Cost control is built into the fabric of an entrepreneurial organization. Managers strive to be the best value, and their rates (unit costs) for products and services can be benchmarked against external sources. To remain competitive, they improve internal processes, manage headcount, make smart use of outsourcing, and spend money only when it helps them deliver the products and services that their customers have bought.
Managers are also frugal about what they buy from internal suppliers; they only buy the support services they really need. This “demand management” further controls costs.
Bernie Campbell, CIO at Sonoco Products Company, explained, “Clients have come to recognize they can control their IT spending, as opposed to having it imposed on them. With the challenges in the current economy, Sonoco’s divisions have to make trade-offs among competing projects and services. It is still a tough environment, but GMs now have the facts to make decisions for their businesses.”
As customers reduce their demand, internal suppliers can cut costs surgically, keeping funding intact for the fewer things that customers choose to buy. “We were able to cut costs fairly dramatically without jeopardizing our ability to keep the enterprise running,” Matt Frymire, CIO at Riverside County, California, reported.
Internal market economics has a tremendous impact on your culture. Managers learn to manage their little businesses within the business. They’re accountable for keeping their catalog of products and services up to date and cost competitive, and for satisfying their customers (internal and external).
With internal customers controlling their demand, support functions are no longer responsible for constraining their customers’ purchases. If their customers wish to buy more (because their services are a good value), internal entrepreneurs are free to expand their supply (e.g., hire contractors and vendors) to meet funded demands. They’re managed to break-even, not traditional budget variances. As a result, they’re not afraid to propose innovative ideas, since they know that incremental work comes with incremental funding.
Lars van der Haegen, president of Belimo Americas, cited internal market economics as a way to “reintroduce the entrepreneurial spirit and a ‘can do’ culture within organizations.”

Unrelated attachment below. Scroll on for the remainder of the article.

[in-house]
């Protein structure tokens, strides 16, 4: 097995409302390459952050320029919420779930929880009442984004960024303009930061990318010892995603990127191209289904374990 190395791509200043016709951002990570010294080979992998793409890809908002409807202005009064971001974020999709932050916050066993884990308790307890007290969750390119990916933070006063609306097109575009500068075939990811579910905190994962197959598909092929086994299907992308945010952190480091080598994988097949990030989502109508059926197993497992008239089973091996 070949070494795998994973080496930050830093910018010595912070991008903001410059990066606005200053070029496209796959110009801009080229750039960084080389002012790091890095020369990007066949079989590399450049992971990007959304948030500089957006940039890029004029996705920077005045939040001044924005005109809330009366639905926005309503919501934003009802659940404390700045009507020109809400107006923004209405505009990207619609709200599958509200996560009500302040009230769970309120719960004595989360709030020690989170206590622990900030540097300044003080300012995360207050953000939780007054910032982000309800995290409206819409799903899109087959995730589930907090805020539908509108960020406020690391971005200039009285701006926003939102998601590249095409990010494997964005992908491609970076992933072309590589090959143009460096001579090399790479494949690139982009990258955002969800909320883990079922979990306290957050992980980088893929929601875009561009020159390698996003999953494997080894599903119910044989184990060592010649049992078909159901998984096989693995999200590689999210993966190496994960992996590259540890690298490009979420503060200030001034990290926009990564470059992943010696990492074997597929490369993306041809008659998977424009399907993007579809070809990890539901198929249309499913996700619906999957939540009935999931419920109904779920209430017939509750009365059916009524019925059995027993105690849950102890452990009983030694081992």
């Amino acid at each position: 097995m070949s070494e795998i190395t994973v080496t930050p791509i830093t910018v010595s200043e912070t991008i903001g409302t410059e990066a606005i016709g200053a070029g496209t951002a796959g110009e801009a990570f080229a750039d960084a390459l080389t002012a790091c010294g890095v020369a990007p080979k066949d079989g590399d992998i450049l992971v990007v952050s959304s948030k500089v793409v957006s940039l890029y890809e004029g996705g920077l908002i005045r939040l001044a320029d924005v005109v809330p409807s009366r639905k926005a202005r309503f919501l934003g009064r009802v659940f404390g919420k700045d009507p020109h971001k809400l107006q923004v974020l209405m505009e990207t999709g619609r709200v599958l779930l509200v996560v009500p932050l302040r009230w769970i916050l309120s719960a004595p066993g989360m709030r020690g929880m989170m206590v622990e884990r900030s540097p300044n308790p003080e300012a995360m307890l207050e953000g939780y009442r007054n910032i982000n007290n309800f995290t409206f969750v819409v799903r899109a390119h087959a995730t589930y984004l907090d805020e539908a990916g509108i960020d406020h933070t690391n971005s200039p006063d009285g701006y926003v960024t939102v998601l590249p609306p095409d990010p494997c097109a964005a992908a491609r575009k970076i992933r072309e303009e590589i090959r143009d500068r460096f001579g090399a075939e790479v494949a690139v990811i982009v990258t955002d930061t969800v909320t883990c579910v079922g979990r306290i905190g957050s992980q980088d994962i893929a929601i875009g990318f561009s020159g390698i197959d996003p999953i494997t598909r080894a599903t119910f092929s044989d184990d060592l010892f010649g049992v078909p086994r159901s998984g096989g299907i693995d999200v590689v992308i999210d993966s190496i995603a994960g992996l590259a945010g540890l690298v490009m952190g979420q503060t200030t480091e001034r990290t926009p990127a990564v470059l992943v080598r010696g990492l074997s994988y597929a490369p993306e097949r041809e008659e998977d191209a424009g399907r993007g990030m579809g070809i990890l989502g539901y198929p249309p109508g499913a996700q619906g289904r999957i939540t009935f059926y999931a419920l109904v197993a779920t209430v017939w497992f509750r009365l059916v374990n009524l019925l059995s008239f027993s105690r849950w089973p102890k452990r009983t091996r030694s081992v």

You Don’t Need Chargebacks
Internal market economics does not require a complex system of inter-organizational charges and transfer prices. Budgets can still be given directly to organizations. But then, the money is treated differently – as “pre-paid revenues” to buy the organization’s products and services (rather than given to managers to pay their costs).
Internal service providers price their products and services (at cost); and their customers decide what to buy with those pre-paid revenues. This approach to governance produces all the benefits of market economics without the overhead of chargebacks.
The Bottom Line
Internal market economics aligns priorities enterprisewide. It empowers business units to manage all their costs. It unleashes everybody’s creativity, improving operations and revealing new, potentially strategic, opportunities. It teaches managers to think like entrepreneurs, breeding the next generation of business leaders. And it provides comprehensive cost control, without the need for micro-managing spending or for using support functions to control business unit spending.
As Sergio Paiz, CEO of the PDC Group, said, “Budgeting and planning will never be the same in our firm.”
Internal market economics can be one of your highest-payoff strategic initiatives. It not only leverages all your other business strategies. It leaves the legacy of an organization that performs well and generates new strategic opportunities, forevermore.